Wednesday, May 02, 2007

Ernst & Young LLP Releases Education White Paper

WASHINGTON D.C. - Ernst & Young, a global leader in professional services, released the findings of a comprehensive independent white paper, written and researched by FSG Social Impact Advisors, to guide corporations seeking to maximize their impact on the U.S. education system.

The full white paper, "Best in Class: How Top Corporations Can Help Transform Public Education," will be released during a live webcast in Washington, D.C. today at 1 p.m. (EST).

The webcast will be moderated by Beth Brooke, one of Forbes' Most Powerful Women in Business and Ernst & Young's global vice chair of strategy and regulatory affairs. Joining her will be Bob Corcoran, president of GE Foundation, Robin Willner, vice president of global community initiatives at IBM, and John Kania, managing director, FSG Social Impact Advisors.

The white paper includes practical recommendations for how companies can leverage the successes of businesses that already are making an impact on the U.S. education landscape. In response to the longstanding evidence and published studies about the challenges facing the U.S. education system, Ernst & Young commissioned the white paper to shed light on solutions. The full white paper can be downloaded here.

Statistics show that:
•  Of 100 9th grade students entering public high school in any major U.S. city, 70 will stay in school to graduate, 40 will enter college/university or technical school, and only 18 will earn a college degree in four years.
• Ten million U.S. jobs could go unfilled by 2010 because the available workforce will lack the needed skills to fill the positions.
• Deficits in basic skills cost businesses, colleges, and under prepared graduates as much as $16 billion annually in lost productivity and remedial expenses.
• America's high-school graduation rate ranks 16th out of 20 developed countries, with Germany, Japan, and France, among many others, all reporting higher rates.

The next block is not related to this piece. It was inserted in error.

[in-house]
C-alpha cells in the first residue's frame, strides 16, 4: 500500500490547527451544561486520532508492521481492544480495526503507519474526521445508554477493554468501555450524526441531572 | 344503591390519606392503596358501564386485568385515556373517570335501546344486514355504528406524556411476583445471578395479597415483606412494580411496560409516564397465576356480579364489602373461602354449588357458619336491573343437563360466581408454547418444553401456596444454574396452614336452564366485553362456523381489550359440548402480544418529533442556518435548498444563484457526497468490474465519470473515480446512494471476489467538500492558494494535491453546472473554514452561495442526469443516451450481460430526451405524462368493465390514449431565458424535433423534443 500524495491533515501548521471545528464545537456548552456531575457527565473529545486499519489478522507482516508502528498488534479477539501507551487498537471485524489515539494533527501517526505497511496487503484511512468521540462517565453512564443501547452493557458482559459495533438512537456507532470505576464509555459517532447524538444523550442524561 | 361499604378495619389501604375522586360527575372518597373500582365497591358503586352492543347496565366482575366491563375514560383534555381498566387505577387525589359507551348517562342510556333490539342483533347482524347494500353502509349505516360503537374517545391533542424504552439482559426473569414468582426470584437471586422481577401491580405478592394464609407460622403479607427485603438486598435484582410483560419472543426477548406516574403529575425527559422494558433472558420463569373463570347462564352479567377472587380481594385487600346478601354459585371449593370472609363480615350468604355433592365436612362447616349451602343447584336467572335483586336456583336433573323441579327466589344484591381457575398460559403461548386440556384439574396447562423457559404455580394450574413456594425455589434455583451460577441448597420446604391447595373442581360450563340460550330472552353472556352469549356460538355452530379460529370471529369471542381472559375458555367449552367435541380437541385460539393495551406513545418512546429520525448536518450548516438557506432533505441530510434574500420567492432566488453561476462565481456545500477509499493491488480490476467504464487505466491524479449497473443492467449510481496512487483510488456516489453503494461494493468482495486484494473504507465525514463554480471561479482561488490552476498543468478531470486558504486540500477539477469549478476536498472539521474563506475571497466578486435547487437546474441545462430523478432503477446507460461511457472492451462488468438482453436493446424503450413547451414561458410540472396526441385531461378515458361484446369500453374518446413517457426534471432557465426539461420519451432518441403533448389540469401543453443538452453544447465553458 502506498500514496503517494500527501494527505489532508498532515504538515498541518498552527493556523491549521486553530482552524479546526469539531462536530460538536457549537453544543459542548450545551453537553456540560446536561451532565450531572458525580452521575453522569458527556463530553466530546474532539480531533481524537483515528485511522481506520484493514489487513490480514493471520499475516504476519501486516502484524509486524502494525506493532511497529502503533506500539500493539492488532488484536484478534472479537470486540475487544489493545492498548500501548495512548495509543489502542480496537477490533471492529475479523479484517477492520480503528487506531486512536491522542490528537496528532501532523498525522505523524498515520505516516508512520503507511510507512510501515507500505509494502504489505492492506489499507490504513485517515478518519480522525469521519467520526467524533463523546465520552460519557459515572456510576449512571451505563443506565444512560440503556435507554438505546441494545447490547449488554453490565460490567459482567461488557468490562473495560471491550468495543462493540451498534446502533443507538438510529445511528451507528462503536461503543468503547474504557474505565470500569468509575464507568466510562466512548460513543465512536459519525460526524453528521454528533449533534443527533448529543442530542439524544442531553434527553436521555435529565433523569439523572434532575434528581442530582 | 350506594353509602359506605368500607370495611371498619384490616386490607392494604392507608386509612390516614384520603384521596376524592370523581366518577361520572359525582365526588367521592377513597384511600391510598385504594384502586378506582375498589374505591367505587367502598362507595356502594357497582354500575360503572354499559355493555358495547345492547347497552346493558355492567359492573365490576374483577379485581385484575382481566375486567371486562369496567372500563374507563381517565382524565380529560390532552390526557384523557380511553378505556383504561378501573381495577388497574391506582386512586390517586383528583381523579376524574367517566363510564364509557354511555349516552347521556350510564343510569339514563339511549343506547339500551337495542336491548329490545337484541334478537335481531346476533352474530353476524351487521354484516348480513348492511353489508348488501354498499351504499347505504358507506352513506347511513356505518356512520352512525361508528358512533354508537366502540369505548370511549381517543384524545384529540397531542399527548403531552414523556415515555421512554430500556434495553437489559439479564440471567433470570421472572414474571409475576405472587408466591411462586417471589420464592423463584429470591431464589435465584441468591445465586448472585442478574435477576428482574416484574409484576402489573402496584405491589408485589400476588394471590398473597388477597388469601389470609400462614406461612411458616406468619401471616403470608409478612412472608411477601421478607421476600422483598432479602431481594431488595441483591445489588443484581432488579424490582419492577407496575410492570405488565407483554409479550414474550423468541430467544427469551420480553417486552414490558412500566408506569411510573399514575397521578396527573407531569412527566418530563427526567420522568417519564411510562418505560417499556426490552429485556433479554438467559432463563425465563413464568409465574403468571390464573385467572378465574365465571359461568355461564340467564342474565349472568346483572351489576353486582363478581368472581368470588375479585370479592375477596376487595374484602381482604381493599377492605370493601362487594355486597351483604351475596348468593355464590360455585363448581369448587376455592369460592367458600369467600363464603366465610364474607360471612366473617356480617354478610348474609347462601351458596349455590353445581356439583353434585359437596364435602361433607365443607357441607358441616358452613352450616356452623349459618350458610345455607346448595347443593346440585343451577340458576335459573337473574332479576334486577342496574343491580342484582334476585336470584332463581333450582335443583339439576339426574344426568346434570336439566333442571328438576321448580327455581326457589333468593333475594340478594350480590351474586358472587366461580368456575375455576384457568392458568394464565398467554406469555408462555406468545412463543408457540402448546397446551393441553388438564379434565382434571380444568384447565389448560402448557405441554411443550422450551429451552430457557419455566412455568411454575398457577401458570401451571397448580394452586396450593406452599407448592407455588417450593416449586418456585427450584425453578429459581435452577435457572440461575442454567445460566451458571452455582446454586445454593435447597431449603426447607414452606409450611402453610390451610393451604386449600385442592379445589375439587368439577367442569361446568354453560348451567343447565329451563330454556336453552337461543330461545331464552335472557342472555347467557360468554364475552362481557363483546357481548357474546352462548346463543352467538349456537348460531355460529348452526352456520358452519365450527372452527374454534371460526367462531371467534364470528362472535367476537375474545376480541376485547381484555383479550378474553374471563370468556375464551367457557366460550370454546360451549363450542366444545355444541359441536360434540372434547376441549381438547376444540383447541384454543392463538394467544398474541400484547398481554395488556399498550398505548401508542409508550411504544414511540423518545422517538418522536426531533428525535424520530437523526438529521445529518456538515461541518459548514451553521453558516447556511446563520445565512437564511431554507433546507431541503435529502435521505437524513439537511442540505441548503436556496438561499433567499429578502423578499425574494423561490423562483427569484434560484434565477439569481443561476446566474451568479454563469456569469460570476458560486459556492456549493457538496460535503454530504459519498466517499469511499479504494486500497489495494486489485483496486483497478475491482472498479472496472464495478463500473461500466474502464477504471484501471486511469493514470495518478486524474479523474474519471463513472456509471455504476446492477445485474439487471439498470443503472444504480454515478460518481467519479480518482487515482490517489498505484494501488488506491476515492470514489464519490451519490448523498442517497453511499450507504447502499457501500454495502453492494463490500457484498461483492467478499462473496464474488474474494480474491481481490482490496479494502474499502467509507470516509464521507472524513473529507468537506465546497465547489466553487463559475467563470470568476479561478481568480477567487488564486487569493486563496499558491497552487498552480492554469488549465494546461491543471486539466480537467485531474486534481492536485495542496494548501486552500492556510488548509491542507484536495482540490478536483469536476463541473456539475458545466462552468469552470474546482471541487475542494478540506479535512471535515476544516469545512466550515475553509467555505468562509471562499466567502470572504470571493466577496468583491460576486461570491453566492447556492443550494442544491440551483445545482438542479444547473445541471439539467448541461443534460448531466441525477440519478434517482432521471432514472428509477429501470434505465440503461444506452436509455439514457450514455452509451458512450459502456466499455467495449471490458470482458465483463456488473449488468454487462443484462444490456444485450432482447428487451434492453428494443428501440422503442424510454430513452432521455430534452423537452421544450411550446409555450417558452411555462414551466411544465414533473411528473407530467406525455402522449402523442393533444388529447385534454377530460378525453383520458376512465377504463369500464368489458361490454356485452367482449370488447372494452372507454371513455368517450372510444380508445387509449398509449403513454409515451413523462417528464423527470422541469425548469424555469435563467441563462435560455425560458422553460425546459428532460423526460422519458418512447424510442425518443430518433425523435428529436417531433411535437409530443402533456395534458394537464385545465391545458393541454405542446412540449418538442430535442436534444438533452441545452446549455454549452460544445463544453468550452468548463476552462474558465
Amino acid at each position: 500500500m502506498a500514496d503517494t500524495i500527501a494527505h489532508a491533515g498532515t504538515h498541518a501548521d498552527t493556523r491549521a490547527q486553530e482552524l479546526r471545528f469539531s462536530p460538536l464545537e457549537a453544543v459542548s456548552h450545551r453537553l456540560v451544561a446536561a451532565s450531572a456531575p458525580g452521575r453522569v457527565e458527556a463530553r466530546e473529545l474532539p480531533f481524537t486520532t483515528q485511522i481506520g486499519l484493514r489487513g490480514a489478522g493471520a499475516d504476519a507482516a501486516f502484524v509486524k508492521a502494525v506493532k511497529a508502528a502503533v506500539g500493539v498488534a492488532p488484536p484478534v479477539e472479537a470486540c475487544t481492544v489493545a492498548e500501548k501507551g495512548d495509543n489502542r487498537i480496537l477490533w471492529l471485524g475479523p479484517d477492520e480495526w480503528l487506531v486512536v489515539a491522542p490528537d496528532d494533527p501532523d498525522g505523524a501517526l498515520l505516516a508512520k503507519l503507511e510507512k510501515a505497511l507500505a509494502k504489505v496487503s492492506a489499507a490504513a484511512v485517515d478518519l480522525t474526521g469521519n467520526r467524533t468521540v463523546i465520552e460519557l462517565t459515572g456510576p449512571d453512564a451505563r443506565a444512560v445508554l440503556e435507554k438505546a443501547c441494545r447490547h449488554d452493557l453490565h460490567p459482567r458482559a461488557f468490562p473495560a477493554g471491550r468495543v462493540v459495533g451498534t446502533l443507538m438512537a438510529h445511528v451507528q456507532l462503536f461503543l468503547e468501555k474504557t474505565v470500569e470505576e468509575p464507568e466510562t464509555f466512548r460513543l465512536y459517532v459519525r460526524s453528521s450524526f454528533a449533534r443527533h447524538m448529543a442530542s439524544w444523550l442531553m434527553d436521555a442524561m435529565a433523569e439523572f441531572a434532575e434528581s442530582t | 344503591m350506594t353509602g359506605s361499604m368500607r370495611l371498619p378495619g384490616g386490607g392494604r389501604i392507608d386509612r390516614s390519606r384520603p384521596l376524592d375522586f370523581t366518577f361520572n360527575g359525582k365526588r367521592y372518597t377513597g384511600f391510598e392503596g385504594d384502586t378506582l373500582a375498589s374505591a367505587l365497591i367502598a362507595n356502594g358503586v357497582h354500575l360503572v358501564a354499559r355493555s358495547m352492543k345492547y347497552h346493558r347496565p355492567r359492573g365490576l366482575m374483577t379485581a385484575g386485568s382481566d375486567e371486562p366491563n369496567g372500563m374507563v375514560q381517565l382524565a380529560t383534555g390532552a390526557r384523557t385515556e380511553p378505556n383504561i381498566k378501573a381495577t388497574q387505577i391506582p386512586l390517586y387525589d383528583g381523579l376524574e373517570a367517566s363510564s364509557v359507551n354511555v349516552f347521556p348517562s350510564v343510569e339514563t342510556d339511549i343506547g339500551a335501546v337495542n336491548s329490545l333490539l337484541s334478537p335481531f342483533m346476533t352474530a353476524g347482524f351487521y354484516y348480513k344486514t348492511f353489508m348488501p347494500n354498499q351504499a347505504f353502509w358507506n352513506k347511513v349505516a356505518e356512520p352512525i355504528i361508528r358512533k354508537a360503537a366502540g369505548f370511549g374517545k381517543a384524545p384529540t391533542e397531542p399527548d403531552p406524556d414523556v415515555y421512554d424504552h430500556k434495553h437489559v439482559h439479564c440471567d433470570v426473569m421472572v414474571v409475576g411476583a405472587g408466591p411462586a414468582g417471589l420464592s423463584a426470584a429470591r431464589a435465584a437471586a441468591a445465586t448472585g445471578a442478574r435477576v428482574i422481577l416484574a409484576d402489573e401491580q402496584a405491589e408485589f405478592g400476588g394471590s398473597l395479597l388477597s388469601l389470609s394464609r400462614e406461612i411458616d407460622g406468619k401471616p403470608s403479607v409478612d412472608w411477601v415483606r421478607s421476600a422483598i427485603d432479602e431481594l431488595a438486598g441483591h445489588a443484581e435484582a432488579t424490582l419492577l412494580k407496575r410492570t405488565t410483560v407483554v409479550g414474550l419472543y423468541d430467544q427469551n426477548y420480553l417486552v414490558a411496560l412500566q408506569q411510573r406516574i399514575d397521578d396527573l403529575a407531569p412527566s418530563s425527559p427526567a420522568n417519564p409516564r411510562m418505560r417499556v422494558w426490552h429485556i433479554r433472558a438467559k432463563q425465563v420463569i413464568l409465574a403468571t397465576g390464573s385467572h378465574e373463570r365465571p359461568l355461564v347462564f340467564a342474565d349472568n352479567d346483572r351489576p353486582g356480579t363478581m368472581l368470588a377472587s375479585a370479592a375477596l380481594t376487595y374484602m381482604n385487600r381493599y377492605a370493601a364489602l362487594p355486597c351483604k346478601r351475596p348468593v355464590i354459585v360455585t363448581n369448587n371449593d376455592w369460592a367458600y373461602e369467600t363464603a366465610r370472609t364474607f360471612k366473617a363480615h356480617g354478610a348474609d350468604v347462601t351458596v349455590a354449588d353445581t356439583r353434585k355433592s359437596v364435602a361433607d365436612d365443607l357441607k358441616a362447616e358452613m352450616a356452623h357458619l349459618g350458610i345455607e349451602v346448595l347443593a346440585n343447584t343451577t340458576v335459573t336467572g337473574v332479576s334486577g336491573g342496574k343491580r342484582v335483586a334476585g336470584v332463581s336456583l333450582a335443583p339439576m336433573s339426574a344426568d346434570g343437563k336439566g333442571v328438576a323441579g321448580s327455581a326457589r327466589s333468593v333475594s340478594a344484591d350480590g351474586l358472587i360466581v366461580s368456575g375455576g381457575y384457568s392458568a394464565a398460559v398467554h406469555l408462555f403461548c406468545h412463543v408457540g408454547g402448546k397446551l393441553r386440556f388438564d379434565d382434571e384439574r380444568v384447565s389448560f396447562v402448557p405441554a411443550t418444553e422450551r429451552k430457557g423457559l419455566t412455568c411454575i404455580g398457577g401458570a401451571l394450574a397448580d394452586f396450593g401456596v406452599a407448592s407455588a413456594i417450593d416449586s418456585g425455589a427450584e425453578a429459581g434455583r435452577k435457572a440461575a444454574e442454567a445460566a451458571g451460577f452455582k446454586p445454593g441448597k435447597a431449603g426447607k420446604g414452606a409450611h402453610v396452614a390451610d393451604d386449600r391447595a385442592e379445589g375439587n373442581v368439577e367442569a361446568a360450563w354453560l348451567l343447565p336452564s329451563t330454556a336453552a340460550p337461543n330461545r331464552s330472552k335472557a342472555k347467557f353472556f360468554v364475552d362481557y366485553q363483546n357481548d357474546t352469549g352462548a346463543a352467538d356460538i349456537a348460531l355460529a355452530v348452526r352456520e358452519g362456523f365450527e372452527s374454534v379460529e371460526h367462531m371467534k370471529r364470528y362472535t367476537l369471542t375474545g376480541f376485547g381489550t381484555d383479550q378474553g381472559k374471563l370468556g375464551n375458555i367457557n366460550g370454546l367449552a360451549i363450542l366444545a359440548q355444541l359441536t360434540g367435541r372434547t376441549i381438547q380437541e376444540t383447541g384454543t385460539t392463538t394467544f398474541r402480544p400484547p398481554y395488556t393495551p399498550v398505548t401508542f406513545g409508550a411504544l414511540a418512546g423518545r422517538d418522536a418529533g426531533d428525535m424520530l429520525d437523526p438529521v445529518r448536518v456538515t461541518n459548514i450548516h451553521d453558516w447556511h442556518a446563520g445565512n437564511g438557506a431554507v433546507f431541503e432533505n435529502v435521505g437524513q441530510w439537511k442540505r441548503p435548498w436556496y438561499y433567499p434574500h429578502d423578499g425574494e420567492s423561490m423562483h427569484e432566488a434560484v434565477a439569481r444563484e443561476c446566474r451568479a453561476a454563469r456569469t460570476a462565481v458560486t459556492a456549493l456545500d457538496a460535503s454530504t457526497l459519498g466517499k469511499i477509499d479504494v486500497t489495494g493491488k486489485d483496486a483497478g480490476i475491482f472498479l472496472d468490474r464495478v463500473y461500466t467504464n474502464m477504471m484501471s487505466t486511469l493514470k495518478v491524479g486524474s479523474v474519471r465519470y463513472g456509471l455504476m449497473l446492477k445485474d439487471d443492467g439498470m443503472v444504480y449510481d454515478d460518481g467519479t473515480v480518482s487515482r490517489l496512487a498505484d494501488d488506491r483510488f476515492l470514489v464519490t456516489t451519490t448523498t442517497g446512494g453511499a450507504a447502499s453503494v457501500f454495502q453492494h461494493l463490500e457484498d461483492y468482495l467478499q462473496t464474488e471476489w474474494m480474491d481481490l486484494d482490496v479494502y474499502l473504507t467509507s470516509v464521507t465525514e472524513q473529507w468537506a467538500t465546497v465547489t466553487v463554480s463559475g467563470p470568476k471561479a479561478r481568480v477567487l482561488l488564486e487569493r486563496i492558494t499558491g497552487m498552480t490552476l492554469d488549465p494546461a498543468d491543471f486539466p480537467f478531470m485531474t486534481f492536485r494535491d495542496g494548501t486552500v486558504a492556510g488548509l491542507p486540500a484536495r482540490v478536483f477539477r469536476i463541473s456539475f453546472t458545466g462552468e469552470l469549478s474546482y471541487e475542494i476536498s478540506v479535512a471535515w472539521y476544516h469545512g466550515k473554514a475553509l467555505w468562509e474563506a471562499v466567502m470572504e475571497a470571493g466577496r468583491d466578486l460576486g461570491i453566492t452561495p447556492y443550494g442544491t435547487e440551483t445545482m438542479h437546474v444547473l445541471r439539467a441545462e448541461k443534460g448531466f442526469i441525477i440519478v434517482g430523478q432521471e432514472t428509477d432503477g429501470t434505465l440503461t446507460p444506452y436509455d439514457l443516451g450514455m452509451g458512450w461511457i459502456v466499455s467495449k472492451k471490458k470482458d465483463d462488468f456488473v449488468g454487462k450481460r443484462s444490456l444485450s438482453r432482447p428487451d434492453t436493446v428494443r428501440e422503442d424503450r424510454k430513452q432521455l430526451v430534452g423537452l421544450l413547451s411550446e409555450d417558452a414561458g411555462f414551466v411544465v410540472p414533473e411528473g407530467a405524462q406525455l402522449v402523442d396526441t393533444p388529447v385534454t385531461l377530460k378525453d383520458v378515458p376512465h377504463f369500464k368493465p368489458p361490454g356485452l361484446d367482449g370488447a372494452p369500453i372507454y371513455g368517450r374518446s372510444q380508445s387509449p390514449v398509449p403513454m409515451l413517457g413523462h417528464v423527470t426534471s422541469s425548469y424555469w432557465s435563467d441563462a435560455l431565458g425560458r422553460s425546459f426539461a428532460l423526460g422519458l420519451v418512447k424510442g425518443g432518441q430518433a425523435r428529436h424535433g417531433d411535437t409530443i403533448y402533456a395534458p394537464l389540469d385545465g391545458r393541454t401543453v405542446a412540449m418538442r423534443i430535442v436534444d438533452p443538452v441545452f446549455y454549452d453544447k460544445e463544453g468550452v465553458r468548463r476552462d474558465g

"Corporate America has both an opportunity and an obligation to help the U.S. education system — our future workforce and global competitiveness depend on it," noted Beth Brooke, global vice chair of strategy and regulatory affairs for Ernst & Young. "The business world has unique skills and competencies that both individually and collectively can help to make a real difference in our education system. This white paper is a strategic framework for companies focused on education reform."

Research participants included representatives from the Bill and Melinda Gates Foundation, BellSouth Foundation, ExxonMobil, GE Foundation, GlaxoSmithKline, Goldman Sachs Foundation, IBM, Intel, Grantmakers for Education, Junior Achievement Worldwide, Microsoft, and the National Alliance for Public Charter Schools, New York Public Schools, Teach for America, Business Roundtable, State Farm Insurance, and Texas Instruments, among others.

The research includes valuable lessons from leading companies that are blazing a trail in public-private partnerships on education. It also provides practical recommendations for how corporations can repeat the successes and avoid the pitfalls of past corporate initiatives in education. Opportunities for corporate involvement fall into three key areas that impact student achievement: 1) Teaching and Learning, 2) Human Capital, and 3) Systems and Structures.

The paper highlights six key recommendations to guide corporations and key stakeholders as they design, structure, and implement effective corporate initiatives in education:

1) Start at the top: CEO-level commitment can exert significant influence
on education reform. A CEO's decision to adopt the cause of education
sends a strong message about the importance to employees and local
education stakeholders.
2) Lead with your strengths: Education professionals want help with
something at which companies excel. Experience suggests that
companies which offer initiatives most closely aligned with their own
strengths are most effective.
3) Scale Appropriately: Avoid trying to have large-scale impact on a
school system by applying a small-scale commitment of time and money.
A small investment of funding and time will need to be modestly scoped
and tightly managed.
4) Adapt, don't prescribe: Create programs around local classroom,
school, and district needs - don't offer prepackaged solutions.
The most effective programs include collaboration with partners and
experts around existing entry points.
5) Be in it for the long haul: Education improvement requires a long-term
commitment - quick fixes and shortcuts are not appropriate. Improving
educational outcomes is not a short term intervention.
6) Measure and Manage: Measuring success will ensure a greater
likelihood of improved educational outcomes. Setting measurable,
achievable goals for initiatives is a critical success factor for a
program that is sustainable and delivers results.

FSG Social Impact Advisors notes that corporations can serve as better agents of change by adopting systemic problem-solving approaches to the persistent, chronic challenges facing the U.S. education system today. You can register for the webcast here.

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